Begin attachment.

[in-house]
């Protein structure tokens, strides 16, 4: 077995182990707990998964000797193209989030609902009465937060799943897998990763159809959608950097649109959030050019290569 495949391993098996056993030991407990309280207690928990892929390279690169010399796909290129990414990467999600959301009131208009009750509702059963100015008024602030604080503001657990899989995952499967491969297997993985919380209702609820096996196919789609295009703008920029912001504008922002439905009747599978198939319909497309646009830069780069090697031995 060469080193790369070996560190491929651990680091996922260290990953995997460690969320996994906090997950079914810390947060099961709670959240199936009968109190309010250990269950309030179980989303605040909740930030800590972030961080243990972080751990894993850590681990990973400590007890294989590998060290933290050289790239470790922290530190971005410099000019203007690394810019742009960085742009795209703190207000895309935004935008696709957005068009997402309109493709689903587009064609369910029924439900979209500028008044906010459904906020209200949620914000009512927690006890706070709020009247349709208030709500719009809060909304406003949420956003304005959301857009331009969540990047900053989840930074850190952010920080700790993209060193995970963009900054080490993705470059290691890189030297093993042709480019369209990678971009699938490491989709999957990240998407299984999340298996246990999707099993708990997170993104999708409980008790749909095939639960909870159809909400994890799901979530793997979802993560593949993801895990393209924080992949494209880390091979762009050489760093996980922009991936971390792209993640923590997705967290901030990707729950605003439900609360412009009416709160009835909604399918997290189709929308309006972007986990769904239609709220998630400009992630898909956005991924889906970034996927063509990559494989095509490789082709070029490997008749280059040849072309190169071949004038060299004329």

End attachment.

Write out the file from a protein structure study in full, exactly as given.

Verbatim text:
[in-house]
């Protein structure tokens, strides 16, 4: 077995182990707990998964000797193209989030609902009465937060799943897998990763159809959608950097649109959030050019290569 495949391993098996056993030991407990309280207690928990892929390279690169010399796909290129990414990467999600959301009131208009009750509702059963100015008024602030604080503001657990899989995952499967491969297997993985919380209702609820096996196919789609295009703008920029912001504008922002439905009747599978198939319909497309646009830069780069090697031995 060469080193790369070996560190491929651990680091996922260290990953995997460690969320996994906090997950079914810390947060099961709670959240199936009968109190309010250990269950309030179980989303605040909740930030800590972030961080243990972080751990894993850590681990990973400590007890294989590998060290933290050289790239470790922290530190971005410099000019203007690394810019742009960085742009795209703190207000895309935004935008696709957005068009997402309109493709689903587009064609369910029924439900979209500028008044906010459904906020209200949620914000009512927690006890706070709020009247349709208030709500719009809060909304406003949420956003304005959301857009331009969540990047900053989840930074850190952010920080700790993209060193995970963009900054080490993705470059290691890189030297093993042709480019369209990678971009699938490491989709999957990240998407299984999340298996246990999707099993708990997170993104999708409980008790749909095939639960909870159809909400994890799901979530793997979802993560593949993801895990393209924080992949494209880390091979762009050489760093996980922009991936971390792209993640923590997705967290901030990707729950605003439900609360412009009416709160009835909604399918997290189709929308309006972007986990769904239609709220998630400009992630898909956005991924889906970034996927063509990559494989095509490789082709070029490997008749280059040849072309190169071949004038060299004329």